“We’re just look­ing to mod­ern­ize our coun­try,” Poroshenko said in an in­ter­view in the French daily Le Fi­garo pub­lished Satur­day. “We in­tro­duce free­dom, democ­racy and rule of law, Euro­pean val­ues, and we’re be­ing at­tacked be­cause of it.”

A pre­vi­ous re­jec­tion of the trade ac­cord by the man Poroshenko re­placed, Vik­tor Yanukovych, trig­gered deadly protests in Kyiv last Novem­ber that this year ousted the proRus­sian ad­min­is­tra­tion. Rus­sia re­sponded by an­nex­ing Crimea from Ukraine and has voiced sup­port for Rus­sian speak­ers in Ukraine’s south­east, who it says are un­der at­tack by their own govern­ment.

About 67 per cent of Ukraini­ans would vote to join the EU in a ref­er­en­dum, a June 6-11 Razumkov Cen­ter poll of 2,012 vot­ers found, com­pared with 20 per cent who wouldn’t.

While the deal doesn’t of­fer EU mem­ber­ship, it gives Ukrainian com­pa­nies bet­ter ac­cess to the world’s big­gest trad­ing bloc and will boost ex­ports by one bil­lion eu­ros (US$1.4 bil­lion) a year, the EU es­ti­mates. In ex­change, Ukraine pledged to use EU funds to meet prod­uct, safety and con­sumer stan­dards, bol­ster hu­man rights and fight graft.

Putin, who is try­ing to es­tab­lish a Eurasian trad­ing bloc made up of for­mer Soviet states to ri­val the EU, has said the agree­ment will dam­age Rus­sia’s econ­omy. His govern­ment has said those who sign agree­ments with the EU may face reper­cus­sions.

In Satur­day’s vi­o­lence, in­sur­gents killed three soldiers and wounded four at a check­point in the Donetsk rebel strong­hold of Slovyansk, mil­i­tary spokesman Olek­siy Dmy­trashkovskyi said.

Two other soldiers were killed and eight wounded in an at­tack by in­sur­gents in the Luhansk re­gion, he said. There were no de­tails on rebel ca­su­al­ties. More than 20 Ukrainian soldiers have died in rebel at­tacks since the cease­fire be­gan, In­te­rior Min­is­ter Arsen Avakov said Fri­day.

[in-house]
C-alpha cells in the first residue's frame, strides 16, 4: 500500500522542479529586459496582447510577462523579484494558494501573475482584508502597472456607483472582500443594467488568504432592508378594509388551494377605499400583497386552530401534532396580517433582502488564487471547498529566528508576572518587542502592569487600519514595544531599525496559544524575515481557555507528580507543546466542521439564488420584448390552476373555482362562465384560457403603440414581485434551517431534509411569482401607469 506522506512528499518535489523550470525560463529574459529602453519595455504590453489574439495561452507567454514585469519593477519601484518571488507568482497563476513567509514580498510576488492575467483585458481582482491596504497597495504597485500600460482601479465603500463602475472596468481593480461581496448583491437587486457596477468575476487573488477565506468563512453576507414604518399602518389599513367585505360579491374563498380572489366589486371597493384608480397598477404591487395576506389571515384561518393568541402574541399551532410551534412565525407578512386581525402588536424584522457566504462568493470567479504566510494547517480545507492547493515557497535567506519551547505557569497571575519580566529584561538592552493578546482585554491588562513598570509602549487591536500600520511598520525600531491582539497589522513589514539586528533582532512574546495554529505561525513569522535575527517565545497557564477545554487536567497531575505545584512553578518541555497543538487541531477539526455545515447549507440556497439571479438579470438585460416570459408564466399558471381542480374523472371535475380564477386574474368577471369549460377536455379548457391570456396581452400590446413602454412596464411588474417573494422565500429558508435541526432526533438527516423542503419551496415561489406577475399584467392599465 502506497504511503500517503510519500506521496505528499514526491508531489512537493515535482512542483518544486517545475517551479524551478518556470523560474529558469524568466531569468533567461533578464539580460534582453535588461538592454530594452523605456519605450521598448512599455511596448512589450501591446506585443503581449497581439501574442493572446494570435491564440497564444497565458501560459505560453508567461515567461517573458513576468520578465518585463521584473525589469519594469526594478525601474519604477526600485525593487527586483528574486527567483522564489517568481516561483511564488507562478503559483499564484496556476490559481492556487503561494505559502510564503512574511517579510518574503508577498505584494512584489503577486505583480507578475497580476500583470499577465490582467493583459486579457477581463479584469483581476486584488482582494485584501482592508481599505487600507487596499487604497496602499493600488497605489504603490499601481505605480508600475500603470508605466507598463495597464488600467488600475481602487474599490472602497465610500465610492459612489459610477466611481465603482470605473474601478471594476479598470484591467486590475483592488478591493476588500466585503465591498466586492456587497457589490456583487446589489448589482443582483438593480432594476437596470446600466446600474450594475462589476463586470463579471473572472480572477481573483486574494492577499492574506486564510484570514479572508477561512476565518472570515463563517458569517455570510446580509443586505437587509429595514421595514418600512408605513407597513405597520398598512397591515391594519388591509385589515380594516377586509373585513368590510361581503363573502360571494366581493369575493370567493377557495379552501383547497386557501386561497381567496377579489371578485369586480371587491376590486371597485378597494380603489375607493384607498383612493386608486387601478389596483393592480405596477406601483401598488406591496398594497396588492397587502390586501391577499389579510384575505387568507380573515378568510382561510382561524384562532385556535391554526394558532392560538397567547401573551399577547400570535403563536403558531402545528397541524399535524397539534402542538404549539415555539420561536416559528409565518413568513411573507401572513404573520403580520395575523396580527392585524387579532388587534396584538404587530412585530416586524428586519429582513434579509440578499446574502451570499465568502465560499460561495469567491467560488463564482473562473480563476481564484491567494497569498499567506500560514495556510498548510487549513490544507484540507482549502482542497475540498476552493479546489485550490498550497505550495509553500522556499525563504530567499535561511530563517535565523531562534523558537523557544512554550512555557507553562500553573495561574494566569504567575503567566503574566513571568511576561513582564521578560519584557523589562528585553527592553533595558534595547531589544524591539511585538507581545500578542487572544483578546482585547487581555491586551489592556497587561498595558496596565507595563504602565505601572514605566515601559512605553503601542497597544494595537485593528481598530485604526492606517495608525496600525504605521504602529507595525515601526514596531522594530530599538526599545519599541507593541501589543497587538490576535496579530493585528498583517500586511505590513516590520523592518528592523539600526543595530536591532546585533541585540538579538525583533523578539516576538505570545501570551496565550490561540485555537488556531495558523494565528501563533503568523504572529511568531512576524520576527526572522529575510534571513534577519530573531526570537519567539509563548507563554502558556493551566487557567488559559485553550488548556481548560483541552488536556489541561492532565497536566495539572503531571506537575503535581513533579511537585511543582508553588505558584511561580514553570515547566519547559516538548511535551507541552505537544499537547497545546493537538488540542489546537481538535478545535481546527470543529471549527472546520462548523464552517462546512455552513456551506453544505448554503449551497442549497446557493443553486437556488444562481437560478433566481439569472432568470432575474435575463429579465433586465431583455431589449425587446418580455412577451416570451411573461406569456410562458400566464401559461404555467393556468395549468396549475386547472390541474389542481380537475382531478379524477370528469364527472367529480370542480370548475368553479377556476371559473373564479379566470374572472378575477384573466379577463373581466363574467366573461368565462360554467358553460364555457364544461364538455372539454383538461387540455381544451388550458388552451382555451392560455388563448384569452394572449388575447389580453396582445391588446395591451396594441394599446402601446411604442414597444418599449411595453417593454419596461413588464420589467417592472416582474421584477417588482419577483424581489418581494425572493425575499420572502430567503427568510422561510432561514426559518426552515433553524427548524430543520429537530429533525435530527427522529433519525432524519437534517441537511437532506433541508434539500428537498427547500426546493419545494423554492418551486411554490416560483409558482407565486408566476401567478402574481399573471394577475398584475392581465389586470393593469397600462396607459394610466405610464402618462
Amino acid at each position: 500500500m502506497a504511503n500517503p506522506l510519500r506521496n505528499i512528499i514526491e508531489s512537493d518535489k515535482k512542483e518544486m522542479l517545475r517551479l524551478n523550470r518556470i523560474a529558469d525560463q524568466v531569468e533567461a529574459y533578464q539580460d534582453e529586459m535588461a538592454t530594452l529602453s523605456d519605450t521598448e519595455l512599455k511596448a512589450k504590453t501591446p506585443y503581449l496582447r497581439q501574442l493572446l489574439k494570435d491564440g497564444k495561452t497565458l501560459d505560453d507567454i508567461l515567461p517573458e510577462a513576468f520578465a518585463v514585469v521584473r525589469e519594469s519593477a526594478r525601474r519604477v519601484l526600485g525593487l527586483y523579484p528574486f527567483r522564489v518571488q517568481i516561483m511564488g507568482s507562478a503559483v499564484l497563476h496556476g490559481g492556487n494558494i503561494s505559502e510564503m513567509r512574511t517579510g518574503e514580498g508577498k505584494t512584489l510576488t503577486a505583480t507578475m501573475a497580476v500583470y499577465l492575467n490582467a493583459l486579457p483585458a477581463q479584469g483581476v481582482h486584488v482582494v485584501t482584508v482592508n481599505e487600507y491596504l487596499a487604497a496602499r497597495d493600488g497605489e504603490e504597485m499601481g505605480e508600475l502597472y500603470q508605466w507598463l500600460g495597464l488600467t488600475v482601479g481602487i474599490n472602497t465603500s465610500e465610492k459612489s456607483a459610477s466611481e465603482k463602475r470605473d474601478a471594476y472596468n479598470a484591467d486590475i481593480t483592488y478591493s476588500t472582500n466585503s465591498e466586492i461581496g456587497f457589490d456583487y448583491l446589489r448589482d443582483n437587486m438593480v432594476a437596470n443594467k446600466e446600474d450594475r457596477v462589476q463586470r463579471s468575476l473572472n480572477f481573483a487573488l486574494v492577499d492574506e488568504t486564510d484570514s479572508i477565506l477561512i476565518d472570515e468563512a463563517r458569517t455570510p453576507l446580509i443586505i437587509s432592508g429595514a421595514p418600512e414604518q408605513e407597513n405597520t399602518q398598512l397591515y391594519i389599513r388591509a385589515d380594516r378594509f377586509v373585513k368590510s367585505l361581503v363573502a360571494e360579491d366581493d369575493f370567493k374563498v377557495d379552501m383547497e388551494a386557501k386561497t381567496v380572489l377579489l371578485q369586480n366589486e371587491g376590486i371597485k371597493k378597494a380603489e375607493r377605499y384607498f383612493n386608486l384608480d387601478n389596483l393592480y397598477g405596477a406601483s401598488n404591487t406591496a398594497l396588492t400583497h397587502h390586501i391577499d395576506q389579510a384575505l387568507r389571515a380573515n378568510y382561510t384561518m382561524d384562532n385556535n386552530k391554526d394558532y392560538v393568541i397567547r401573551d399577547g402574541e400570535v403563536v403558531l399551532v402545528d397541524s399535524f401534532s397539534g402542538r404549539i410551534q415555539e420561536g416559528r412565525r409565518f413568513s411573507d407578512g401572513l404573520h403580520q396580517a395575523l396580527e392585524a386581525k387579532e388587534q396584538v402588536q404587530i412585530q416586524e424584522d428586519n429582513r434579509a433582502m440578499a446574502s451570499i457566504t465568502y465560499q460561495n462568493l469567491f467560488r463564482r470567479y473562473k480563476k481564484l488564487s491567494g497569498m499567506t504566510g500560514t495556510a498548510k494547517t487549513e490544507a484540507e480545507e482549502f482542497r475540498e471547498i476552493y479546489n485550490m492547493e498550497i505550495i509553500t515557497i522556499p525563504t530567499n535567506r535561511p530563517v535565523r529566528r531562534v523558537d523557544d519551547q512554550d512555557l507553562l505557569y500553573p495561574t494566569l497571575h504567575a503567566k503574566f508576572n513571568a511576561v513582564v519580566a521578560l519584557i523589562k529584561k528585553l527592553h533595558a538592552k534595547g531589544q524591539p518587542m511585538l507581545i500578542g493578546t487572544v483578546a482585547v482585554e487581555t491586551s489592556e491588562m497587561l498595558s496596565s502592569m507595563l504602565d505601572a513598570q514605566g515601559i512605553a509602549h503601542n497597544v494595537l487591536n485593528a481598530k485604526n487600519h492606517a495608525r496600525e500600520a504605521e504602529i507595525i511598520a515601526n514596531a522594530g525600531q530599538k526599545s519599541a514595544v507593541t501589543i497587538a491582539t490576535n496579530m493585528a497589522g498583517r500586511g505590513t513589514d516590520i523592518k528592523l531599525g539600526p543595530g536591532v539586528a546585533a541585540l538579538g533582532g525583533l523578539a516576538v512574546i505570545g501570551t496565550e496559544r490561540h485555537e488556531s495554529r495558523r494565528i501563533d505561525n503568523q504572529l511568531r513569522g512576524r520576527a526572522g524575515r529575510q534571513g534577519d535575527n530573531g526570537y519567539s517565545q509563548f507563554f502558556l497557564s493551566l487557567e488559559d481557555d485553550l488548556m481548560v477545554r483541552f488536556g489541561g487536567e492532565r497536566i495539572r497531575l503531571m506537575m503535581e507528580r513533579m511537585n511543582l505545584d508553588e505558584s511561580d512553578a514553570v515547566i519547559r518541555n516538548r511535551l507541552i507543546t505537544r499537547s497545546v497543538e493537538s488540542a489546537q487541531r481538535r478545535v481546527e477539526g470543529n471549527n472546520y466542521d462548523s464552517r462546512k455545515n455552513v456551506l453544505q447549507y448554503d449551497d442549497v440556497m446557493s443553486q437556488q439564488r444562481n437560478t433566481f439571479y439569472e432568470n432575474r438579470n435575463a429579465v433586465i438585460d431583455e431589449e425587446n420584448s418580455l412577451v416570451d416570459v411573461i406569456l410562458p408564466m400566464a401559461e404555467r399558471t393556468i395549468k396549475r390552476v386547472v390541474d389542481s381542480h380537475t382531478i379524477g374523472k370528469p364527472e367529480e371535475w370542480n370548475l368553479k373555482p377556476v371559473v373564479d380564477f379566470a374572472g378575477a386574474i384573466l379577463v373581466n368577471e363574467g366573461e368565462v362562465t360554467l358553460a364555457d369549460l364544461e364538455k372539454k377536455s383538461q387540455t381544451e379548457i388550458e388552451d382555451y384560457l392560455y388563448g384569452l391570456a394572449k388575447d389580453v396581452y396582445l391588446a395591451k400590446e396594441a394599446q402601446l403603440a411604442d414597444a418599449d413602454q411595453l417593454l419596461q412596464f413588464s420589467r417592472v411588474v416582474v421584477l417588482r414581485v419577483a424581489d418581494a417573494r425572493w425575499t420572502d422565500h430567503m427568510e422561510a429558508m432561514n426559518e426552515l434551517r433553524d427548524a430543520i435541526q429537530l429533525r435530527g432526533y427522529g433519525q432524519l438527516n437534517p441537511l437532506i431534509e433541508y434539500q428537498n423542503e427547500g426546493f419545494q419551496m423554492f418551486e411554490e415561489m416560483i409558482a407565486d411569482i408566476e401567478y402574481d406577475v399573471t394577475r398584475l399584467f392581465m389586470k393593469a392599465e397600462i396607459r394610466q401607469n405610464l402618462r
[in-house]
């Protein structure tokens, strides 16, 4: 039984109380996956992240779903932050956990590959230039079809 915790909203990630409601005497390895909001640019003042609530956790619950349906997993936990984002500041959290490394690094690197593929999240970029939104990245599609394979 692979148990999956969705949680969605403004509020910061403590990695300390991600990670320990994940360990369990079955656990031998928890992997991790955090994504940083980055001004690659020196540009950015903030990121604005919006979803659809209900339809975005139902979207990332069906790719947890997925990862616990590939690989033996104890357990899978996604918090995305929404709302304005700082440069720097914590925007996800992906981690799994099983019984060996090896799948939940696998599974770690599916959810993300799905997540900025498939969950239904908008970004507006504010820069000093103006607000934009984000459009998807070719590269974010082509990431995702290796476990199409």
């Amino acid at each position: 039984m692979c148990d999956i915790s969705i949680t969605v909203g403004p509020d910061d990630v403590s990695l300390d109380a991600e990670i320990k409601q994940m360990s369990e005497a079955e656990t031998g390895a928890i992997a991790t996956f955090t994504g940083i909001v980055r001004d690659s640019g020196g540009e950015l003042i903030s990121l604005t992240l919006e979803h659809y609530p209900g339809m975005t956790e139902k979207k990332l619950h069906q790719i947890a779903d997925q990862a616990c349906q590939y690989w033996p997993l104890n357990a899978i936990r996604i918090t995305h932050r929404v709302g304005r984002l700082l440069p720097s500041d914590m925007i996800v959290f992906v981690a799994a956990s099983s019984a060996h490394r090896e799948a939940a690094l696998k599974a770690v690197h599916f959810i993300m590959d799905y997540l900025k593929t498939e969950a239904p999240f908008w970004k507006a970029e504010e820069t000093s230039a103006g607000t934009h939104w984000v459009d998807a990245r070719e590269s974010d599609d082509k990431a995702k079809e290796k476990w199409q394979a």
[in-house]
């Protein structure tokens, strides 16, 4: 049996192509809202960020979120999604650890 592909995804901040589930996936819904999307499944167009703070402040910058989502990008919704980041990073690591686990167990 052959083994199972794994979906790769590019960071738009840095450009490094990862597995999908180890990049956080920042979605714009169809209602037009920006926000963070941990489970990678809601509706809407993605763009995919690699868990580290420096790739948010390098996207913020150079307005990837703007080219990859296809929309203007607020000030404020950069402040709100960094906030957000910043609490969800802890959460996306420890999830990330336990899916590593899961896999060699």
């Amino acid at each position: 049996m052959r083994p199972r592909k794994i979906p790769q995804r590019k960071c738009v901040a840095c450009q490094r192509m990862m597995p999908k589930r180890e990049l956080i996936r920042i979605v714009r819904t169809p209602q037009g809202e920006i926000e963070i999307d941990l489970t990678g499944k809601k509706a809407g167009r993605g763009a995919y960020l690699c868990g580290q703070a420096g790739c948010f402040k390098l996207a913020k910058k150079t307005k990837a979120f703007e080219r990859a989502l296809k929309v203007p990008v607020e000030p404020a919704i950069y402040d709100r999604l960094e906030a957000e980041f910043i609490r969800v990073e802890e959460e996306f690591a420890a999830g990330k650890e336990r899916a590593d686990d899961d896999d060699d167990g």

The EU has im­posed as­set freezes and travel bans on 61 people con­nected with un­rest in Ukraine and Rus­sia’s seizure of Crimea in March. It has stopped short of broader curbs on in­vest­ment and trade that might dam­age the Euro­pean econ­omy as it shakes off the ef­fects of the debt cri­sis.

Rus­sia’s econ­omy can with­stand sec­toral sanc­tions, though a worst-case sce­nario would re­sult in an eco­nomic con­trac­tion, higher in­fla­tion and de­clin­ing in­comes and govern­ment re­serves, Rus­sian Econ­omy Min­is­ter Alexei Ulyukayev said on state-run TV Satur­day.

The UN es­ti­mates about 54,000 people have fled to other places in­side Ukraine, while 110,000 dis­placed Ukraini­ans have ar­rived in Rus­sia this year.

Rus­sia’s fail­ure to com­ply with the EU dead­line could lead to additional as­set freezes and travel bans af­ter Mon­day. A move to­ward more sanc­tions could come as early as midJuly, when the lead­ers are sched­uled to meet again.

EU sanc­tions re­quire a con­sen­sus of the bloc’s 28 gov­ern­ments, mak­ing it pos­si­ble for coun­tries such as Aus­tria, Slo­vakia or Italy to stand in the way. Aus­tria deep­ened its eco­nomic ties with Rus­sia last week by sign­ing an ac­cord with OAO Gazprom for di­rect pipe­line ac­cess to Rus­sian gas.

“The im­por­tant thing is that for the very first time in his­tory we — the EU and Ukraine — agreed on a com­mon stance vis-à-vis Rus­sia,” Pol­ish Prime Min­is­ter Don­ald Tusk told re­porters in Brussels Fri­day.

— Bloomberg News

ALEXAN­DER ZEM­LIANICHENKO / THE AS­SO­CI­ATED PRESS

Rus­sian For­eign Min­is­ter Sergey Lavrov blames the U.S. for in­creas­ing con­flict be­tween his na­tion and Ukraine.